• Sat. May 25th, 2024

Roaring Abyss

ByBeth Adams

Oct 25, 2016

Boasting an astonishing 80 different cultures there is no doubt that Ethiopia is a country of diversity, and in his directional debut Quino Piñero sets out to tell its story through its songs.  Roaring Abyss is a journey around “the land where even the coffee beans sing” to seek out the last examples of traditional Ethiopian music.

The cut and paste style used for each area becomes rather repetitive and begins to feel like a series of short films strung together, so perhaps some ruthless editing was in order. That said, there is a great feel for the country. We travel from region to region, each with its own fierce tradition, style and interpretation of their craft. However, in every village, city or town we visit, there is always a strong sense of community. They are big bands with big audiences, and it seems in the rural areas that the entire village will come together to sing. Their songs are part of everyday life, Ethiopia is a country brimming with music in all its forms and Roaring Abyss gives us a great feeling of this.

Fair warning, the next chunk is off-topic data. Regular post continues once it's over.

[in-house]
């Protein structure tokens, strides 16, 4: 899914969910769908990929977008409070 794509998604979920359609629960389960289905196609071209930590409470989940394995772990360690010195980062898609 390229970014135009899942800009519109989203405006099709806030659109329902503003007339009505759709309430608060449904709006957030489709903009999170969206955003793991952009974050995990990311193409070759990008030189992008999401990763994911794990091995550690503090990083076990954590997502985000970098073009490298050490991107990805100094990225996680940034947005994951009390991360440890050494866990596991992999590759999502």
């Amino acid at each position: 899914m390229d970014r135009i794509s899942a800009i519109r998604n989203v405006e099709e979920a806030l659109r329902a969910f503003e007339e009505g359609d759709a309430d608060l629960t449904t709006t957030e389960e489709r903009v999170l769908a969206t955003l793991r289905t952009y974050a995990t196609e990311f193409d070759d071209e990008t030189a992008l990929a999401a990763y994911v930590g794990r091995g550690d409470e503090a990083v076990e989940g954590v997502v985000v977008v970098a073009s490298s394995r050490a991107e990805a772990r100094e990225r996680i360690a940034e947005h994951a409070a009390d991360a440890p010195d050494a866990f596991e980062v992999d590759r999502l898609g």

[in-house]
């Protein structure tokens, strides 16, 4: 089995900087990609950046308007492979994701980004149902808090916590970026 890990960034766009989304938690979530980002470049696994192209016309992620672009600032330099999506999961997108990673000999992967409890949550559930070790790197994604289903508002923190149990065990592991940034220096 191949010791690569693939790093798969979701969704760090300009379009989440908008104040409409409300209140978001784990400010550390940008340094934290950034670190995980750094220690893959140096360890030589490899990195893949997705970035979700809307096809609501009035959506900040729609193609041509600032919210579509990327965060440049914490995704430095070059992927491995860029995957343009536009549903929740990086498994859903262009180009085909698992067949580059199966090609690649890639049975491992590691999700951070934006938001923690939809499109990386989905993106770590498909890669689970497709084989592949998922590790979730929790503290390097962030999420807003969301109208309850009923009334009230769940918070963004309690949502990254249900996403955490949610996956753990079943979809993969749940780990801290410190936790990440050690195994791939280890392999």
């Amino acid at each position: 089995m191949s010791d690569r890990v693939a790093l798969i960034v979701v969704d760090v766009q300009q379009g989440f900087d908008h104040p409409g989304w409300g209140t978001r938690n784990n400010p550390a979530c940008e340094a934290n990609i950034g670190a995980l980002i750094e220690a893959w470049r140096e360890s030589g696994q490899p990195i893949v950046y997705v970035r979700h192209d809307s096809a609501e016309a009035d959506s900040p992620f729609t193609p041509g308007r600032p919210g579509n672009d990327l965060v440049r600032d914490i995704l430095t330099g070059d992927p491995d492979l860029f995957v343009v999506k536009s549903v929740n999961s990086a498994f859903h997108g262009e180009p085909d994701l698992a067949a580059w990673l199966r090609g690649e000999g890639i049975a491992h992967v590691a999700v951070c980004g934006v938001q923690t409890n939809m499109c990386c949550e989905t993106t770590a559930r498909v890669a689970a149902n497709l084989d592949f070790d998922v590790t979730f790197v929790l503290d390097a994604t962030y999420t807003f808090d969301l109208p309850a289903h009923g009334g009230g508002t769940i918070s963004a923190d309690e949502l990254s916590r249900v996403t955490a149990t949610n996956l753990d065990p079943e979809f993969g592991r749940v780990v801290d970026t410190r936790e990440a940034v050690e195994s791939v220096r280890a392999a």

Some of these traditions however are dying away, the rather worried instrument maker warns against the introduction of western instruments and perhaps one of the most memorable groups is a rather sad military band. Suspended in time, the aging musicians play to an empty theatre in dusty uniforms, and with no one from the next generation to take over this tradition will die with its members.

It would have been nice to hear some more from the musicians. In particular, one wide-eyed singer with the stage presence of Jagger in an ill-fitting suit deserved more than his 3 minutes of screen time. This is a whistle-stop tour of Ethiopia where the music does the talking. But perhaps that’s the point, this is not an in depth study of people’s lives but a love letter to Ethiopia’s vibrant musical culture, which even with the threat of synthesisers and electric guitars still has plenty of heart and soul.

Roaring Abyss has its UK premiere on 1st November at The Wee Red Bar at 7pm. Entry to the screening is free.


Image: Africa in Motion; Roaring Abyss


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